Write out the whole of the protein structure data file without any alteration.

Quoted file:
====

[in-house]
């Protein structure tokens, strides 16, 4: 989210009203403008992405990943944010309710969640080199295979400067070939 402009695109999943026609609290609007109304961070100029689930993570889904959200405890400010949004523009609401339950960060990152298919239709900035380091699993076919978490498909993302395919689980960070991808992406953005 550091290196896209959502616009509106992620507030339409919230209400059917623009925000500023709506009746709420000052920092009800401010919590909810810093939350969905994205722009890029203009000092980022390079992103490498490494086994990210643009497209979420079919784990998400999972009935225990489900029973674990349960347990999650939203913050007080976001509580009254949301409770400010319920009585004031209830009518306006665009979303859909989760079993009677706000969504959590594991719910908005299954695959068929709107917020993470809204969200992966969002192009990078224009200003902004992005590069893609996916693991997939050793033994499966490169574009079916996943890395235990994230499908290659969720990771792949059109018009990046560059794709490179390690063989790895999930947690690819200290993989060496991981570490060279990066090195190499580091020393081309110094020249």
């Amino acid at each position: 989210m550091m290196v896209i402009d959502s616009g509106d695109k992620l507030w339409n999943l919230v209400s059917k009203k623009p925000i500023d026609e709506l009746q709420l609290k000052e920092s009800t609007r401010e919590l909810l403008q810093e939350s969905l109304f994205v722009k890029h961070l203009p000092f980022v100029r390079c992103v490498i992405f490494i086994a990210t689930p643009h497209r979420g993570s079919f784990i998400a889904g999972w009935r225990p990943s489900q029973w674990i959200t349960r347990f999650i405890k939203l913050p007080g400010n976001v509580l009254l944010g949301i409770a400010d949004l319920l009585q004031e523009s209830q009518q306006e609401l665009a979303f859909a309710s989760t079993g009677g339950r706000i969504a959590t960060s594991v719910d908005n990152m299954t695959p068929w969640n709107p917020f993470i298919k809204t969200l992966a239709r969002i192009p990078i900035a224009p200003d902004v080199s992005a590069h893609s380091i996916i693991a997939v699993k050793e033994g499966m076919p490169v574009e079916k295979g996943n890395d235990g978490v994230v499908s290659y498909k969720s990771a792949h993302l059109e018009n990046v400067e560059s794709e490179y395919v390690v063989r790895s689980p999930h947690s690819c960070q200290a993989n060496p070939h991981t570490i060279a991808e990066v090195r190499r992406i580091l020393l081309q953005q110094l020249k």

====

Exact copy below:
[in-house]
């Protein structure tokens, strides 16, 4: 989210009203403008992405990943944010309710969640080199295979400067070939 402009695109999943026609609290609007109304961070100029689930993570889904959200405890400010949004523009609401339950960060990152298919239709900035380091699993076919978490498909993302395919689980960070991808992406953005 550091290196896209959502616009509106992620507030339409919230209400059917623009925000500023709506009746709420000052920092009800401010919590909810810093939350969905994205722009890029203009000092980022390079992103490498490494086994990210643009497209979420079919784990998400999972009935225990489900029973674990349960347990999650939203913050007080976001509580009254949301409770400010319920009585004031209830009518306006665009979303859909989760079993009677706000969504959590594991719910908005299954695959068929709107917020993470809204969200992966969002192009990078224009200003902004992005590069893609996916693991997939050793033994499966490169574009079916996943890395235990994230499908290659969720990771792949059109018009990046560059794709490179390690063989790895999930947690690819200290993989060496991981570490060279990066090195190499580091020393081309110094020249």
């Amino acid at each position: 989210m550091m290196v896209i402009d959502s616009g509106d695109k992620l507030w339409n999943l919230v209400s059917k009203k623009p925000i500023d026609e709506l009746q709420l609290k000052e920092s009800t609007r401010e919590l909810l403008q810093e939350s969905l109304f994205v722009k890029h961070l203009p000092f980022v100029r390079c992103v490498i992405f490494i086994a990210t689930p643009h497209r979420g993570s079919f784990i998400a889904g999972w009935r225990p990943s489900q029973w674990i959200t349960r347990f999650i405890k939203l913050p007080g400010n976001v509580l009254l944010g949301i409770a400010d949004l319920l009585q004031e523009s209830q009518q306006e609401l665009a979303f859909a309710s989760t079993g009677g339950r706000i969504a959590t960060s594991v719910d908005n990152m299954t695959p068929w969640n709107p917020f993470i298919k809204t969200l992966a239709r969002i192009p990078i900035a224009p200003d902004v080199s992005a590069h893609s380091i996916i693991a997939v699993k050793e033994g499966m076919p490169v574009e079916k295979g996943n890395d235990g978490v994230v499908s290659y498909k969720s990771a792949h993302l059109e018009n990046v400067e560059s794709e490179y395919v390690v063989r790895s689980p999930h947690s690819c960070q200290a993989n060496p070939h991981t570490i060279a991808e990066v090195r190499r992406i580091l020393l081309q953005q110094l020249k």